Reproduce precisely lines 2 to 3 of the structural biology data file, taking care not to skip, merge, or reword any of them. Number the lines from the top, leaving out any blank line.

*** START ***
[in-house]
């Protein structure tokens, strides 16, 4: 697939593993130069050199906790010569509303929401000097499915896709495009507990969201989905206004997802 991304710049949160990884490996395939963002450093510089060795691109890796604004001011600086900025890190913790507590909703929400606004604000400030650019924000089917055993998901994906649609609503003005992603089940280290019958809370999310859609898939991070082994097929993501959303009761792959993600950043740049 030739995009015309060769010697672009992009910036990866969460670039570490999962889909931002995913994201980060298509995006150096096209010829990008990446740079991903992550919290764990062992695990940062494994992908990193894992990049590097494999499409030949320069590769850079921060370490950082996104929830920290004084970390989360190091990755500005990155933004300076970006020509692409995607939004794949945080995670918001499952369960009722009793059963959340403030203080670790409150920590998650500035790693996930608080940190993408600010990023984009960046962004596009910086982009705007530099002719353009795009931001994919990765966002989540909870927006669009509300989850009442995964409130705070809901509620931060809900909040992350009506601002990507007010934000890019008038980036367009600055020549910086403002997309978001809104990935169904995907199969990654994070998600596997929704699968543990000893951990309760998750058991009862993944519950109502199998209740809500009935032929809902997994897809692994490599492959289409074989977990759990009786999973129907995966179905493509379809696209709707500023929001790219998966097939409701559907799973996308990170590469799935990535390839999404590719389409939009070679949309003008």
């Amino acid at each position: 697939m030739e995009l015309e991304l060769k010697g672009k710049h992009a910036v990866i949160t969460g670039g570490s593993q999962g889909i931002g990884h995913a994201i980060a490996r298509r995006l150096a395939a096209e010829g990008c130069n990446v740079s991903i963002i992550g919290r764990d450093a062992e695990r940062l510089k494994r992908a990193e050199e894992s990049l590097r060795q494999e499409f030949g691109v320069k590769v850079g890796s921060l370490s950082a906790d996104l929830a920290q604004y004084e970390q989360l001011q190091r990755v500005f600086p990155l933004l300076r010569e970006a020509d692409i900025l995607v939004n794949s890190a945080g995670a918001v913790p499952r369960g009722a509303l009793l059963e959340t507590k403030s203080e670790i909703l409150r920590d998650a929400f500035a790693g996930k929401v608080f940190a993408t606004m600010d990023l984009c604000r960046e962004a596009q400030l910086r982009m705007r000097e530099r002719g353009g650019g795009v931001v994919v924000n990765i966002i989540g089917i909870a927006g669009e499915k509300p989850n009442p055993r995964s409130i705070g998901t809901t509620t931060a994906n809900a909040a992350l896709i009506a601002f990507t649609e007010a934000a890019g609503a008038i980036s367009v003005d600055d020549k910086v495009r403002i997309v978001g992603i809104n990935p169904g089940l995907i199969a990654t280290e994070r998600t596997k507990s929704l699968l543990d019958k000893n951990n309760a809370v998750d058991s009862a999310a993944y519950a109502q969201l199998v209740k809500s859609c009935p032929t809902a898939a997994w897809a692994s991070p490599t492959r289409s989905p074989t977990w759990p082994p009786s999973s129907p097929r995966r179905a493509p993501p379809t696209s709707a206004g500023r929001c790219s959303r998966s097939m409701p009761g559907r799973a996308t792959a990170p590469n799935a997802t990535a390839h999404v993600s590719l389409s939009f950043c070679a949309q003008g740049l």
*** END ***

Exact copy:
């Protein structure tokens, strides 16, 4: 697939593993130069050199906790010569509303929401000097499915896709495009507990969201989905206004997802 991304710049949160990884490996395939963002450093510089060795691109890796604004001011600086900025890190913790507590909703929400606004604000400030650019924000089917055993998901994906649609609503003005992603089940280290019958809370999310859609898939991070082994097929993501959303009761792959993600950043740049 030739995009015309060769010697672009992009910036990866969460670039570490999962889909931002995913994201980060298509995006150096096209010829990008990446740079991903992550919290764990062992695990940062494994992908990193894992990049590097494999499409030949320069590769850079921060370490950082996104929830920290004084970390989360190091990755500005990155933004300076970006020509692409995607939004794949945080995670918001499952369960009722009793059963959340403030203080670790409150920590998650500035790693996930608080940190993408600010990023984009960046962004596009910086982009705007530099002719353009795009931001994919990765966002989540909870927006669009509300989850009442995964409130705070809901509620931060809900909040992350009506601002990507007010934000890019008038980036367009600055020549910086403002997309978001809104990935169904995907199969990654994070998600596997929704699968543990000893951990309760998750058991009862993944519950109502199998209740809500009935032929809902997994897809692994490599492959289409074989977990759990009786999973129907995966179905493509379809696209709707500023929001790219998966097939409701559907799973996308990170590469799935990535390839999404590719389409939009070679949309003008």
């Amino acid at each position: 697939m030739e995009l015309e991304l060769k010697g672009k710049h992009a910036v990866i949160t969460g670039g570490s593993q999962g889909i931002g990884h995913a994201i980060a490996r298509r995006l150096a395939a096209e010829g990008c130069n990446v740079s991903i963002i992550g919290r764990d450093a062992e695990r940062l510089k494994r992908a990193e050199e894992s990049l590097r060795q494999e499409f030949g691109v320069k590769v850079g890796s921060l370490s950082a906790d996104l929830a920290q604004y004084e970390q989360l001011q190091r990755v500005f600086p990155l933004l300076r010569e970006a020509d692409i900025l995607v939004n794949s890190a945080g995670a918001v913790p499952r369960g009722a509303l009793l059963e959340t507590k403030s203080e670790i909703l409150r920590d998650a929400f500035a790693g996930k929401v608080f940190a993408t606004m600010d990023l984009c604000r960046e962004a596009q400030l910086r982009m705007r000097e530099r002719g353009g650019g795009v931001v994919v924000n990765i966002i989540g089917i909870a927006g669009e499915k509300p989850n009442p055993r995964s409130i705070g998901t809901t509620t931060a994906n809900a909040a992350l896709i009506a601002f990507t649609e007010a934000a890019g609503a008038i980036s367009v003005d600055d020549k910086v495009r403002i997309v978001g992603i809104n990935p169904g089940l995907i199969a990654t280290e994070r998600t596997k507990s929704l699968l543990d019958k000893n951990n309760a809370v998750d058991s009862a999310a993944y519950a109502q969201l199998v209740k809500s859609c009935p032929t809902a898939a997994w897809a692994s991070p490599t492959r289409s989905p074989t977990w759990p082994p009786s999973s129907p097929r995966r179905a493509p993501p379809t696209s709707a206004g500023r929001c790219s959303r998966s097939m409701p009761g559907r799973a996308t792959a990170p590469n799935a997802t990535a390839h999404v993600s590719l389409s939009f950043c070679a949309q003008g740049l």